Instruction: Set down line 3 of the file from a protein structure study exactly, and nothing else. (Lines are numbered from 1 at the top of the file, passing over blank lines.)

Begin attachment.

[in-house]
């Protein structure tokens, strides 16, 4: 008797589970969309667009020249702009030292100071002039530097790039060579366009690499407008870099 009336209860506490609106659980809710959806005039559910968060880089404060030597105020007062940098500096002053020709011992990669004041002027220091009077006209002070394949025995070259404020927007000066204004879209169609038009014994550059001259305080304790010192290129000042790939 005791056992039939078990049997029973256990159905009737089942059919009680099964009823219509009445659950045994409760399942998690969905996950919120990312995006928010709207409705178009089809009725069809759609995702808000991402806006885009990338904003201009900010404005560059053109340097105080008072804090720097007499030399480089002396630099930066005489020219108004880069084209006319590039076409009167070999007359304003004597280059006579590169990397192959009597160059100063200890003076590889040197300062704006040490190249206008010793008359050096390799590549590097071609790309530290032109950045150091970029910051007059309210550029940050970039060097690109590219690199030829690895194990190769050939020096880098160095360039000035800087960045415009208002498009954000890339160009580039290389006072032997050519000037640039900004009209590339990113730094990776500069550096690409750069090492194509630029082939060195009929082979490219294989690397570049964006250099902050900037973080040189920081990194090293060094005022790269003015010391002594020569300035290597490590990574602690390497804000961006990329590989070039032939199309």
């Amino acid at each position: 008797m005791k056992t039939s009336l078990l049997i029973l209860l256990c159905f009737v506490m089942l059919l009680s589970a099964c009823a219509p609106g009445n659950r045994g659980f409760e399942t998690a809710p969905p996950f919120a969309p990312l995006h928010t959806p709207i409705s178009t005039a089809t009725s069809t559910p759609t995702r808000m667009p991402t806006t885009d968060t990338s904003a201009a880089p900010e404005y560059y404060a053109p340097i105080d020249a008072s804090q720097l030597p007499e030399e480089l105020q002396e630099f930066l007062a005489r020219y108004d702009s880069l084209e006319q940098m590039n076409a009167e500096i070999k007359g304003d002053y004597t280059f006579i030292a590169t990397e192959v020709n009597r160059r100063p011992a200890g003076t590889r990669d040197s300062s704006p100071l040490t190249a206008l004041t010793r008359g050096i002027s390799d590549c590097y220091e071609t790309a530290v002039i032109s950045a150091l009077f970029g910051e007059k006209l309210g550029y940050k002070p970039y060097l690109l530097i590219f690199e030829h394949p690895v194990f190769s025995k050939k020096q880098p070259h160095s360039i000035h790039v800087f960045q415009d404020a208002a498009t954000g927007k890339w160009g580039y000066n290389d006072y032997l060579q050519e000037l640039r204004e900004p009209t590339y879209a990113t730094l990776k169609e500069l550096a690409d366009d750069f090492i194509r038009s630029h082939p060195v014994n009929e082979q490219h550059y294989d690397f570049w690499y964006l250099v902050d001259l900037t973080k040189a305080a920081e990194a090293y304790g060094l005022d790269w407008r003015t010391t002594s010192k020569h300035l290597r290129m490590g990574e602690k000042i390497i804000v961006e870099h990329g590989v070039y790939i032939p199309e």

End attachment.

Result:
């Amino acid at each position: 008797m005791k056992t039939s009336l078990l049997i029973l209860l256990c159905f009737v506490m089942l059919l009680s589970a099964c009823a219509p609106g009445n659950r045994g659980f409760e399942t998690a809710p969905p996950f919120a969309p990312l995006h928010t959806p709207i409705s178009t005039a089809t009725s069809t559910p759609t995702r808000m667009p991402t806006t885009d968060t990338s904003a201009a880089p900010e404005y560059y404060a053109p340097i105080d020249a008072s804090q720097l030597p007499e030399e480089l105020q002396e630099f930066l007062a005489r020219y108004d702009s880069l084209e006319q940098m590039n076409a009167e500096i070999k007359g304003d002053y004597t280059f006579i030292a590169t990397e192959v020709n009597r160059r100063p011992a200890g003076t590889r990669d040197s300062s704006p100071l040490t190249a206008l004041t010793r008359g050096i002027s390799d590549c590097y220091e071609t790309a530290v002039i032109s950045a150091l009077f970029g910051e007059k006209l309210g550029y940050k002070p970039y060097l690109l530097i590219f690199e030829h394949p690895v194990f190769s025995k050939k020096q880098p070259h160095s360039i000035h790039v800087f960045q415009d404020a208002a498009t954000g927007k890339w160009g580039y000066n290389d006072y032997l060579q050519e000037l640039r204004e900004p009209t590339y879209a990113t730094l990776k169609e500069l550096a690409d366009d750069f090492i194509r038009s630029h082939p060195v014994n009929e082979q490219h550059y294989d690397f570049w690499y964006l250099v902050d001259l900037t973080k040189a305080a920081e990194a090293y304790g060094l005022d790269w407008r003015t010391t002594s010192k020569h300035l290597r290129m490590g990574e602690k000042i390497i804000v961006e870099h990329g590989v070039y790939i032939p199309e």